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November 27, 2002 Columns No Comments


Forget Chaminade, this was Historic

by Brian Seymour

After one of the greatest performances ever for a Division II college basketball team, the University of Alaska-Fairbanks Nanooks and the people of Fairbanks are on top of the world — literally and figuratively.

The Nanooks became the first Division II team to win an eight-team Division I tournament by defeating Wisconsin-Green Bay, Nebraska and Weber State in four nights to win the BP Top of the World Classic in Fairbanks last weekend.

Of course, since it happened 4,000 miles and four time zones away from New York and Bristol, CT, the response of much of the sports media was a collective yawn, but the tournament championship could be an even bigger upset than Chaminade defeating No. 1 Virginia 20 years ago.

Remember, not even the Goliath-slewing Chaminade could follow up that victory by winning their tournament. Three straight Division I wins for a D-II team in three nights is a tall, tall order, even with home-court advantage.

I’ll grant that UWGB, Nebraska and Weber State isn’t exactly a murderers’ row of D-I programs, but we’re not talking either about beating up on the Blind Sisters of the Poor, either.

Weber State is a perennial contender for an NCAA Tournament spot in one of the most underrated conferences in the country, the Big Sky. Nebraska plays in the Big 12 Conference and should be able to accidentally recruit kids that could beat most other Division I schools and Wisconsin-Green Bay…well, they’ve had some big wins in the past, but yeah, they’re not very good right now.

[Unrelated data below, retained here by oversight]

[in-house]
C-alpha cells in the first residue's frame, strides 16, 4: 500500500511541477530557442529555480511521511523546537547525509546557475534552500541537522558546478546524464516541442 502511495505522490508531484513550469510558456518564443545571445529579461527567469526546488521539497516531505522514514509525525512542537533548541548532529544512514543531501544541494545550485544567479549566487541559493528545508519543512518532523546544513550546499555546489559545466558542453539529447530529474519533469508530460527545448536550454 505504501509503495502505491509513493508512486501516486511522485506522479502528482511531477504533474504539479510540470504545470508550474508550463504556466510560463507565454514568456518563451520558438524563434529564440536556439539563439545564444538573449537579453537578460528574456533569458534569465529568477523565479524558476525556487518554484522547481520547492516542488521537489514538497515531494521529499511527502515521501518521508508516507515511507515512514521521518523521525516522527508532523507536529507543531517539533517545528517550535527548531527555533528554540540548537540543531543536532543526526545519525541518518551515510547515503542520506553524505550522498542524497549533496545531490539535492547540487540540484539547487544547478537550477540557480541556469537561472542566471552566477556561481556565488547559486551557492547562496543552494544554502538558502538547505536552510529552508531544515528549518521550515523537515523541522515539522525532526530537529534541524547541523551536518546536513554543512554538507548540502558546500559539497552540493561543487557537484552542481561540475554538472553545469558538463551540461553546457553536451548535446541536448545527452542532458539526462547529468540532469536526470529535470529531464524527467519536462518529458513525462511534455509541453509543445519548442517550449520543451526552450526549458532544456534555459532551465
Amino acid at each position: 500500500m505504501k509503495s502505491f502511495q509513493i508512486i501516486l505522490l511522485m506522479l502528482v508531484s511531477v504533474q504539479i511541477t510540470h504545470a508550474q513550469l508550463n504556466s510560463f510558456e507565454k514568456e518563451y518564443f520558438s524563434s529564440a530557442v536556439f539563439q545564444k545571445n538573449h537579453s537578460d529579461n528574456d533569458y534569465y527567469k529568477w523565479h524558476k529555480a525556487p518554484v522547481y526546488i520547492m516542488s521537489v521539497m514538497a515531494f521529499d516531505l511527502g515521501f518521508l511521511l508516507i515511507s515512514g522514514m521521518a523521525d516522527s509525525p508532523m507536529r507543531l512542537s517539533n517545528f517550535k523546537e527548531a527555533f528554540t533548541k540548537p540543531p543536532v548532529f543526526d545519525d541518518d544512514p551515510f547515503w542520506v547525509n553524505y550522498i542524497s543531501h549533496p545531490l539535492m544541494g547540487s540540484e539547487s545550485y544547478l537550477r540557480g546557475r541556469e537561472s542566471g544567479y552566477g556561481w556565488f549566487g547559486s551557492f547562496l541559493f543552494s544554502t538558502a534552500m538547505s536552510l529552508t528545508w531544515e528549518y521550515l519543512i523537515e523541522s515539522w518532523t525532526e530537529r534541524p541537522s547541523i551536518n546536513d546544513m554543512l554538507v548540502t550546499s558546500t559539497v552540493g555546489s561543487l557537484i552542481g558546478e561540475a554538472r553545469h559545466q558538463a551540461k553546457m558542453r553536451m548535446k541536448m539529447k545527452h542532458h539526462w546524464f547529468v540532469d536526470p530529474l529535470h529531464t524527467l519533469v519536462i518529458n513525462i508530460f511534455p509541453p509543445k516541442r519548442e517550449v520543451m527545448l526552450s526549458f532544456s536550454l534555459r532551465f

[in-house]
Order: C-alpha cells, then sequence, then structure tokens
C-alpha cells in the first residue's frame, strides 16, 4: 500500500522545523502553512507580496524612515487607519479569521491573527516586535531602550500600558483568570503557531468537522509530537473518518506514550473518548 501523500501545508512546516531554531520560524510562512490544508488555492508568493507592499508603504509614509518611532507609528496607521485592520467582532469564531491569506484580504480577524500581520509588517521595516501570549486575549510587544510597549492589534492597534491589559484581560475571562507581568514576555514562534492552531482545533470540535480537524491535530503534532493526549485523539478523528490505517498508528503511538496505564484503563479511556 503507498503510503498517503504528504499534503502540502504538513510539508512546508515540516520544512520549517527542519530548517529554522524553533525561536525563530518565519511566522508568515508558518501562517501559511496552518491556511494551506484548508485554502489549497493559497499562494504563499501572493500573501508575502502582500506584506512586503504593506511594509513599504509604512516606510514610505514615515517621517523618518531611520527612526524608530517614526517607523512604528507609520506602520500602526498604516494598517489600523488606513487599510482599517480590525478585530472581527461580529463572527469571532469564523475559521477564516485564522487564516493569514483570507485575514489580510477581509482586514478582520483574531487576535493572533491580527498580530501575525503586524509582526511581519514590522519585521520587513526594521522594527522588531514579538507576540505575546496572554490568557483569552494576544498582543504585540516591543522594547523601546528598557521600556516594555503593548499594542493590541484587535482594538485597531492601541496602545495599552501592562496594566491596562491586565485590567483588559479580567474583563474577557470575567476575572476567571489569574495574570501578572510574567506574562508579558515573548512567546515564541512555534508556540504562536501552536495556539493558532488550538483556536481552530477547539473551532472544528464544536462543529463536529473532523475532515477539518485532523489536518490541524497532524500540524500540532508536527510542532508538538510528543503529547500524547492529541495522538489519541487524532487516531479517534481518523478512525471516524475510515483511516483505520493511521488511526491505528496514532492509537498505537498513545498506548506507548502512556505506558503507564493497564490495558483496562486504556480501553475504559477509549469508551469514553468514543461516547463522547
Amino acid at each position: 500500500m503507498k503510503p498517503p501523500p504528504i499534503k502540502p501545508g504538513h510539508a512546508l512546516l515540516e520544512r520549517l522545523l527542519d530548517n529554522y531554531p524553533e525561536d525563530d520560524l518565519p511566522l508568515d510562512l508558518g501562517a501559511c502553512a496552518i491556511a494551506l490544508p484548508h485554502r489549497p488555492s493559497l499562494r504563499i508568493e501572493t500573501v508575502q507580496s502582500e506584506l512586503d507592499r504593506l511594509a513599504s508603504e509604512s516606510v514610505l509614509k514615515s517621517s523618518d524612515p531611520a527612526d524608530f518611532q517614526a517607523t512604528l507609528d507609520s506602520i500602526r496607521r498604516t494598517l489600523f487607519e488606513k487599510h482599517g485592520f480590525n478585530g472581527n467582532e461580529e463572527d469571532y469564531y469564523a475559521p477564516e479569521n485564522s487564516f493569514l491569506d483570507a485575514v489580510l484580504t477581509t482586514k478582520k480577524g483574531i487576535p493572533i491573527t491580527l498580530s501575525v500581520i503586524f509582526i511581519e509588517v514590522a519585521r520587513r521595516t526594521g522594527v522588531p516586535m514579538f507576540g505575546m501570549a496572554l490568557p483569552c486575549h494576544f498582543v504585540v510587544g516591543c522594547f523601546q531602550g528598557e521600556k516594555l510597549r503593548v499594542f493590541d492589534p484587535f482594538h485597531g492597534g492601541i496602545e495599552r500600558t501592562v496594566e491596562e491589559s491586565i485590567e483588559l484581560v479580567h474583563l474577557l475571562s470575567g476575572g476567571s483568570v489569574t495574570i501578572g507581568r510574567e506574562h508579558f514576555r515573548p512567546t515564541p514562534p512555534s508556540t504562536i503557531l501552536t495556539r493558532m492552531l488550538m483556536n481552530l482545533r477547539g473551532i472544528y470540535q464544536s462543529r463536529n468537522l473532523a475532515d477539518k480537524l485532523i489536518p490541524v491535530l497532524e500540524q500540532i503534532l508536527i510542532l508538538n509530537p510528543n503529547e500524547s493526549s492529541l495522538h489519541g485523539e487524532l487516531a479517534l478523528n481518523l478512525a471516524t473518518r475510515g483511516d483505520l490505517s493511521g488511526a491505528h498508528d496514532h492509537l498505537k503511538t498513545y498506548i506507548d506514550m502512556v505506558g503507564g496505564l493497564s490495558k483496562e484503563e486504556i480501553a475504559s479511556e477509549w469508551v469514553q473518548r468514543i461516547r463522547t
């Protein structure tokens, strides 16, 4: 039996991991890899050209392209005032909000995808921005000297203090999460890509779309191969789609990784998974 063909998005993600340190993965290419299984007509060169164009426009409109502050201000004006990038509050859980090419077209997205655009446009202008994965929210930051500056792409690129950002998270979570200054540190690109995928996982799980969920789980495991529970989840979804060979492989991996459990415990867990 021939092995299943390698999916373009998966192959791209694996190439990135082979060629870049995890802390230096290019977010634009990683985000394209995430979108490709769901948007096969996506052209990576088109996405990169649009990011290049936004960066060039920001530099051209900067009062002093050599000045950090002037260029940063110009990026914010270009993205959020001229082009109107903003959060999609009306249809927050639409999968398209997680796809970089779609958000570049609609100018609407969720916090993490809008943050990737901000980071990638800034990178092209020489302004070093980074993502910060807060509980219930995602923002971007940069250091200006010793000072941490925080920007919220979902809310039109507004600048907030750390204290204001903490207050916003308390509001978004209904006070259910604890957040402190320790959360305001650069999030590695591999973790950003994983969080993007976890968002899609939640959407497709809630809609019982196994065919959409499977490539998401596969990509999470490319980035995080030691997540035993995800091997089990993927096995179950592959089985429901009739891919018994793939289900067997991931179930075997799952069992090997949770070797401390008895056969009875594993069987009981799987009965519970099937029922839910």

Arizona’s Lute Olson and UCLA’s Steve Lavin are lauded for their recruiting prowess and they ARE very good recruiters, but seriously, how tough it is to convince a 17-year-old kid from Chicago to spend the winter in Tucson or Los Angeles? Girls wear bikinis in January in those places.

What about the recruiting prowess of seventh-year UAF head coach Al Sokaitis?

How about convincing a kid to attend school in a place where it can snow for the entire school year from September to May? How about a place less than 100 miles as the crow files from the Arctic Circle. How about a place that regularly experiences temperatures of 50 degrees below Fahrenheit in the winter? Sokaitis isn’t competing for the same kids Olson and Lavin are, but they do play Division II basketball in a lot of places more temperate than Fairbanks.

I had the pleasure of visiting Fairbanks for two weeks this past April and I can tell you that the people there are wonderful and are very proud of their area, as they should be. But give ME a choice between Alaska in winter and California or Arizona and you had better be one heck of a salesman, which Sokaitis apparently is.

The demands on the Nanooks are remarkably tough, besides even the weather. The closest road trip is 350 miles south to Anchorage. The typical road game is some 2,000 miles away in the Pacific Northwest. The Nanook ice hockey team thrilled the people of Fairbanks by making the CCHA Super Six last March.

Their reward? A 3,500-mile plane trip to Detroit to face an Ohio State team that spent 3 hours in a bus. If they had managed to beat Ohio State? A game against Michigan, which could have literally walked the 35 miles between Ann Arbor and Detroit faster than it took the Nanooks to fly there.

Yet, the exhaustion of traveling is not used as a complaint or excuse by UAF athletes. And there are other benefits to attending school in Fairbanks. The people of Fairbanks unconditionally support the Nanooks, who are pretty much the only game in town. On a clear day from the UAF campus, you can see Mount McKinley, perhaps one of the most beautiful natural wonders of the world.

Beautiful peaks aside, it still doesn’t compete with girls in bikinis, so kudos to Al Sokaitis and his Nanooks for one of the best moments we’ll have this basketball season and for proving to us once again why we watch sports and root for the underdog.

     

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